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Eagle Eye

NBB Top 500, Feb, 2007

When David Stare started Dry Creek Vineyard in 1972, he was inspired by France’s Loire Valley. So naturally, the winery’s inaugural vintage included a Chardonnay, a Fumé Blanc and, yes, a Chenin Blanc. Crafted in the dry-style of Loire’s Chenin Blancs, Dry Creek’s offering instantly stood out from the ones created by most other California wineries at the time, which leaned more toward Chenin’s sweet side. Today, Dry Creek’s Chenin Blanc is internationally recognized as one of the varietal’s best examples. And with good reason. Its signature tropical fruit aromas and flavors are sprinkled with hints of honeysuckle and rose petals. Its crisp, bright finish almost puts an exclamation point on the experience. And if that doesn’t do it, then this waffle and salmon mousse recipe by Kevin McKenzie certainly will.


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Stony Hill

Feb, 2007 Issue

With a name like Gewurztraminer (and that’s only one of many—this varietal has more names than any other), it’s no wonder this particular white wine sets itself apart in myriad ways. Often described as intense, complex and powerful, it dazzles the senses with ease. Its nose packs a floral punch that’s virtually impossible to mistake, and its taste is crisp, full-bodied and distinctive. Its deep color can range from peach to gold, and its flavor can be very sweet, entirely dry or somewhere in between.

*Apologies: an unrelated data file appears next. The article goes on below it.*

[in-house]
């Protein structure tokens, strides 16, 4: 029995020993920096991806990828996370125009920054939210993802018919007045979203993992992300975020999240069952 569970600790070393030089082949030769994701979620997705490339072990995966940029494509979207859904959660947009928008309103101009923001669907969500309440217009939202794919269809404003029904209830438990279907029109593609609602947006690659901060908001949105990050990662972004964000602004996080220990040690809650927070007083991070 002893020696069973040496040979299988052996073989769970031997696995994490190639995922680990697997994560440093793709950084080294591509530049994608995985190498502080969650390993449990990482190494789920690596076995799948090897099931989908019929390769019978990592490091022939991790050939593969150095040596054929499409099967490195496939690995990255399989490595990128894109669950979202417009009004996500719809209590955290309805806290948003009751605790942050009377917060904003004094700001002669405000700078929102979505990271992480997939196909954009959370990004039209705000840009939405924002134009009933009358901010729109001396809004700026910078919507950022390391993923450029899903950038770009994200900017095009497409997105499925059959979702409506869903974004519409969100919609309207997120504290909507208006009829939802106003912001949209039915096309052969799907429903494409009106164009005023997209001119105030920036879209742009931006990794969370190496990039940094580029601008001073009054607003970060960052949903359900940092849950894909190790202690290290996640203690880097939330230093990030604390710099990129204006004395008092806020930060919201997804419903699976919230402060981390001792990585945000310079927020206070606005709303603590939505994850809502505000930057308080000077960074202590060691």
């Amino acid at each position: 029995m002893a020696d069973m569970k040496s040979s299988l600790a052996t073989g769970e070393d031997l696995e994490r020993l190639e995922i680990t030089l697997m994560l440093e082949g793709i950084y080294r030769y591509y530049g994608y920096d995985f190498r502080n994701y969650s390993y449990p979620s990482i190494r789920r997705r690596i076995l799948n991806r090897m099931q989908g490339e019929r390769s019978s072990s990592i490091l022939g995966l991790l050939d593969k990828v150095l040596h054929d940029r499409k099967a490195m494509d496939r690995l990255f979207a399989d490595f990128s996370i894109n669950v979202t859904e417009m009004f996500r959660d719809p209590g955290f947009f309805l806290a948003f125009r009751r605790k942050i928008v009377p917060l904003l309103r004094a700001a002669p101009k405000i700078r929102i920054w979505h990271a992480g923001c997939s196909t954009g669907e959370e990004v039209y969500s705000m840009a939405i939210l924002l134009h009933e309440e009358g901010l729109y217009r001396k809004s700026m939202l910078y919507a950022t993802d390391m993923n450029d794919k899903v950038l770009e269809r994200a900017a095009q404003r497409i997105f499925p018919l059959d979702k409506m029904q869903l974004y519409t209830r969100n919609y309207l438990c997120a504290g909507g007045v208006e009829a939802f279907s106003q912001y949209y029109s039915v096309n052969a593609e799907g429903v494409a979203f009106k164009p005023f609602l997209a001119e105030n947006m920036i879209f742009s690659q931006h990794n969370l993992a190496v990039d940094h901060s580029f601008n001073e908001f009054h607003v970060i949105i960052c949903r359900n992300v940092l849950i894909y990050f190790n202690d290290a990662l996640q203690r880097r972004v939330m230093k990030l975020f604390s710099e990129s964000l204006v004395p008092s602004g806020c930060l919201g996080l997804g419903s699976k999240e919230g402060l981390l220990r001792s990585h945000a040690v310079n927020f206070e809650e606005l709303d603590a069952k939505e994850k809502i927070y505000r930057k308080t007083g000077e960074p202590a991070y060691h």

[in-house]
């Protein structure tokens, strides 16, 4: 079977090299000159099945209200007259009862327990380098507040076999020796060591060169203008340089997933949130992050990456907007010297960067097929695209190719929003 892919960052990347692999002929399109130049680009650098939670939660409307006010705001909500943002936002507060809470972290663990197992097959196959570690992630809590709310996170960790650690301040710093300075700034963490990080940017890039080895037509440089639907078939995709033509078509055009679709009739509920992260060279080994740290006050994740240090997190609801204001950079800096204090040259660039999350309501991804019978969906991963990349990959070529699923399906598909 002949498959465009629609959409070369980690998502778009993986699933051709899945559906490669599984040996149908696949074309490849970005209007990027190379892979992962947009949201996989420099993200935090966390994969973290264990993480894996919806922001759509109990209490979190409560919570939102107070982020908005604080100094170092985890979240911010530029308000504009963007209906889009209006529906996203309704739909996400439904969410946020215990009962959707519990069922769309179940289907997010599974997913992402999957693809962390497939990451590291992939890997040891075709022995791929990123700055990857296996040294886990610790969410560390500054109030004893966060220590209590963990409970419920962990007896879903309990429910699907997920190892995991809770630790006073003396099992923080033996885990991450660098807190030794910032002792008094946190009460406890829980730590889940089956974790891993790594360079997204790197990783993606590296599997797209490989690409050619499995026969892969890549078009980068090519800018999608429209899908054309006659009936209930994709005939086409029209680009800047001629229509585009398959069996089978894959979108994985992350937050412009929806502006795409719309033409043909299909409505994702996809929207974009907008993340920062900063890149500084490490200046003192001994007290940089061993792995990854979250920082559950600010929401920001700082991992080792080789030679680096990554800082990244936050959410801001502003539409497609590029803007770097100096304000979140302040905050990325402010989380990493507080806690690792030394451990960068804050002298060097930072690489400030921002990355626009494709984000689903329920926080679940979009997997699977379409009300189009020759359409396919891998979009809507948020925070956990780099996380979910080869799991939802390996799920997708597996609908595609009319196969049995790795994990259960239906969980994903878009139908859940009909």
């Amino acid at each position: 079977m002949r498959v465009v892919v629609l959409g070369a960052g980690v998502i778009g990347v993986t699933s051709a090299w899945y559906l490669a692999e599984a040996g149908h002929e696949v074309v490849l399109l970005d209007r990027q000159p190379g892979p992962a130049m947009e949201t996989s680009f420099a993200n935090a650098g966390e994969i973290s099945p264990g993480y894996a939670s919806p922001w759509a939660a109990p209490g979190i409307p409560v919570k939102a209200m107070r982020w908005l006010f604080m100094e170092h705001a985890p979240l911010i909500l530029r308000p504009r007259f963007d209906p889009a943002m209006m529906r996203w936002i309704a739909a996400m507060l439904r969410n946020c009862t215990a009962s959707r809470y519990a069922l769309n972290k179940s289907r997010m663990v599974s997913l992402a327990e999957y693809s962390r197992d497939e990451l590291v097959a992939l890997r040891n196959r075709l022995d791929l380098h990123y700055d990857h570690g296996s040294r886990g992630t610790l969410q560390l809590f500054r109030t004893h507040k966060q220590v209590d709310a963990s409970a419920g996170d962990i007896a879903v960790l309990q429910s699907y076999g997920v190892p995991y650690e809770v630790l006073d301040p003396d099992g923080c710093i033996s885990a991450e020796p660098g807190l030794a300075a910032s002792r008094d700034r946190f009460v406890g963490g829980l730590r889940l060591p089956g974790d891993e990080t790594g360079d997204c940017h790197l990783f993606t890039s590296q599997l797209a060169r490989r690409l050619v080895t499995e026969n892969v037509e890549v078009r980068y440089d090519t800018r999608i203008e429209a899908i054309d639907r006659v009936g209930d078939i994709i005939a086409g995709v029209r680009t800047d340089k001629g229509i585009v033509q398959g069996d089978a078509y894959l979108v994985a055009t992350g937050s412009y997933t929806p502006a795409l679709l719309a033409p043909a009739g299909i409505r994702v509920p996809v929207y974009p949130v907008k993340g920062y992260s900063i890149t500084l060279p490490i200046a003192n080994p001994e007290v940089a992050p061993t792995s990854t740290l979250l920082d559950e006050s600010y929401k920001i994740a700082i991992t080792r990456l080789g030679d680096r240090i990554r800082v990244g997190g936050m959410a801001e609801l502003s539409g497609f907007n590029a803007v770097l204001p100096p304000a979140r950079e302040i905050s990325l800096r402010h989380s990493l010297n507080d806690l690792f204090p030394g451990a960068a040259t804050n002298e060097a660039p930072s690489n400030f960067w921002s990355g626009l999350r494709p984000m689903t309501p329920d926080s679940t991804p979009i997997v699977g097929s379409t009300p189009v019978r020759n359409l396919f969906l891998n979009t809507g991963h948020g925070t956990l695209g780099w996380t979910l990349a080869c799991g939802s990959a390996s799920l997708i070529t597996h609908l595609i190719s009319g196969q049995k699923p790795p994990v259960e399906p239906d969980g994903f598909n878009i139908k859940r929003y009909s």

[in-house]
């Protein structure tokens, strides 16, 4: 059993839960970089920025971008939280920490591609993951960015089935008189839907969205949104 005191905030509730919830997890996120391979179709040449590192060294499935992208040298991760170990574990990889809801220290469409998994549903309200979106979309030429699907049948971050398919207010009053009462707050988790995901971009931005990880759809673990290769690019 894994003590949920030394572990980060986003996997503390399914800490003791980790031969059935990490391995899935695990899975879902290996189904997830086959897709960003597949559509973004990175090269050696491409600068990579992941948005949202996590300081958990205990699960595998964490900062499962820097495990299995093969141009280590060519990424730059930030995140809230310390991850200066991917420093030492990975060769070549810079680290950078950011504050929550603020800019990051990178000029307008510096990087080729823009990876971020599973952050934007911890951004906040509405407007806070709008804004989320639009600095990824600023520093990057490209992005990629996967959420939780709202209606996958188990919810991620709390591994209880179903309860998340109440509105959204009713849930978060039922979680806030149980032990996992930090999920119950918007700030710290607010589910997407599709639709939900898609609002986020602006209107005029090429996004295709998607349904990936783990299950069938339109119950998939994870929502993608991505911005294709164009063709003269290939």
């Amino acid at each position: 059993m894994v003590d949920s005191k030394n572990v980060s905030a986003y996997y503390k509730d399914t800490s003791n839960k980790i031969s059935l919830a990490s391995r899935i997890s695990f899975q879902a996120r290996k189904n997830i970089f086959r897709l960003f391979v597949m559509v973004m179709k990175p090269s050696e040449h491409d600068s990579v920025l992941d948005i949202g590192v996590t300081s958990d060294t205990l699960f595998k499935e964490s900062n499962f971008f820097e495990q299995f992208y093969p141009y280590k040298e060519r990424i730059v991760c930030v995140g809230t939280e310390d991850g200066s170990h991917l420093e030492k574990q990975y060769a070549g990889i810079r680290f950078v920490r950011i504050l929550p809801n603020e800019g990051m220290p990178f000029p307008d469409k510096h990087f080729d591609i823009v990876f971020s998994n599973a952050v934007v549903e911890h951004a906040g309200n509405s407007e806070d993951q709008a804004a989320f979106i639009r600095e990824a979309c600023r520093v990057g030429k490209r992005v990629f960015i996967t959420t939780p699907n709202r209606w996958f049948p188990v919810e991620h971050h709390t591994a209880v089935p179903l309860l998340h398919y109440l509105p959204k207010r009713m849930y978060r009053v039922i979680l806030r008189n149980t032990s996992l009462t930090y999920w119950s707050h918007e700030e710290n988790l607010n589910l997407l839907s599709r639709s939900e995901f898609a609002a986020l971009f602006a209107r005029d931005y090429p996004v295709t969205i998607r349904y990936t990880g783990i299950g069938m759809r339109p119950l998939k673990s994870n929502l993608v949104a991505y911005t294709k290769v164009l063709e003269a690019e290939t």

Today it’s the dry Gewurztraminers that are gaining the most attention. Perhaps it’s because they’re more easily paired with a wider variety of foods. Or perhaps it’s because the wines in its most-famous growing region—Alsace, France—are known for their dry style. Luckily for us, the North Bay offers several cooler microclimates, where Gewurztraminer grapes grow best. And when vinted in the Alsacean style, their flavors are nothing short of amazing.


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Foppiano Vineyards

Jan, 2007 Issue

Founded in 1896 by Giovanni Foppiano, Foppiano Vineyards is the oldest continuously family-owned winery in Sonoma County. One of the most interesting stories in its history was when, in 1926, federal agents raided the estate and forced the family to empty more than 100,000 gallons of its 1918 vintage into the creek on the winery’s property. Word got out and people came from all around with cups, mugs and jars to drink from the “creek run red.” Thankfully, the winery survived even prohibition’s wrath.
Throughout the years, Petite Sirah has been Foppiano’s hallmark varietal, and its 2004 offering is as rich and full-bodied as its fans have grown to expect. Hospitality Director Susan Foppiano Valera has paired it here with a deliciously rich braised prime rib recipe.